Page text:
Meanwhile, Superior Court Judge Alan W. Cook said neither Dean nor the secretary of state had authority to agree with a state archivist to a blanket seal covering 145 boxes of records from Dean's 11 years as governor. Dean released an additional 190 boxes of official documents after leaving office in January 2003, but his presidential rivals complained he was trying to conceal information relevant to his candidacy by sealing the other records, which Dean said may contain personal information. The judge said Dean and the state must identify and index the roughly 600,000 sealed documents and describe why each of them is protected by executive privilege.
An appeal of the ruling, made in response to a lawsuit filed by Judicial Watch, a conservative legal group, is likely.
Dean maintained throughout the day that he would not leave the race even if he lost the Wisconsin primary, which he once said was a do-or-die contest for his candidacy.
"First of all, our campaign's not in turmoil at all, and we're moving forward, and we're going to go to Super Tuesday and on beyond that," Dean said on NBC's "Today" show. "We have very strong field organizations. When I was the front-runner, we used a lot of the money that we had raised not just for early contests, but in anticipation of late contests. I think there needs to be a continued debate in the party about what we're doing."
Dean's top aides continued to investigate the possibility of forming a group that would advance the central themes of his campaign and also perhaps provide a counterweight to such groups as the Democratic Leadership Council, a centrist organization whose leadership clashed with him during the campaign. Such an operation could be funded with Internet appeals such as those Dean used to raise a record $41 million last year.
Dean is also investigating what level of operation would allow his name to remain on upcoming primary and caucus ballots so he can continue to collect delegates to July's Democratic National Convention in Boston, according to one Democratic operative who spoke on the condition of anonymity.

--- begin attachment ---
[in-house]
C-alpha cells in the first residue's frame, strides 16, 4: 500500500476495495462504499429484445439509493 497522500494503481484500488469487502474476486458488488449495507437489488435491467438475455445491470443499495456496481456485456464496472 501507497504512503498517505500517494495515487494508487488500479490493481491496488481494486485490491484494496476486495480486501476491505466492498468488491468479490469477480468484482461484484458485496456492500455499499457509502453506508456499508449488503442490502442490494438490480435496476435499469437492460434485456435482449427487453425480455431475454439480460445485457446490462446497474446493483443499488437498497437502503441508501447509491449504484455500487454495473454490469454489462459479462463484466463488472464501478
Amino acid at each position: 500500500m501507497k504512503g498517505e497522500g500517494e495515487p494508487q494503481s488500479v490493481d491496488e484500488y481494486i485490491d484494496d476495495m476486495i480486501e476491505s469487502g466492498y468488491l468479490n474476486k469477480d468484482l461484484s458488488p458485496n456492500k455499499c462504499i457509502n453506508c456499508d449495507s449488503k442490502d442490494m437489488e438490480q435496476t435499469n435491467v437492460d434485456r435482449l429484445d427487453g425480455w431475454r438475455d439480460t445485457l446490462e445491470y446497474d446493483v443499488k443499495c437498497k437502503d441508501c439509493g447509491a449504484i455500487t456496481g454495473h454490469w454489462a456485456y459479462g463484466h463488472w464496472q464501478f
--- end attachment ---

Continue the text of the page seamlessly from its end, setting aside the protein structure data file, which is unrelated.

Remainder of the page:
Dean told NBC, "We're getting a lot of advice from a lot of well-meaning people. We have 700,000 people on our Internet network; we're going to talk to them first. They've supported us through all of this. They have a lot at stake here. We're going to find a way to change the country. If I can't do it by being president, we'll find a different way to do it. But I think this rush to judgment about who the presidential nominee's going to be is not a good thing for the party, and it's not a good thing for the country."
Before leaving the Milwaukee for Madison, Dean headed to Glendale for the Sprecher Brewing Co., which makes beers, ales, and a gourmet rootbeer that has become a favorite of the teetotaling former governor. He smiled as owner Randy Sprecher pulled on a tap to draw a mug of fresh rootbeer, topped with a 2-inch head of foam, and downed the drink in six minutes before switching to cream soda. "Hopefully you can make it to the big Tuesday, which is monstrous number of delegate votes out there," Sprecher said to Dean, referring to the March 2 "Super Tuesday" contests in 10 states.
"We'll make it to the big Tuesday. Hopefully, we'll make it beyond the big Tuesday. That would be more fun," Dean said.
Glen Johnson can be reached at email@example.com.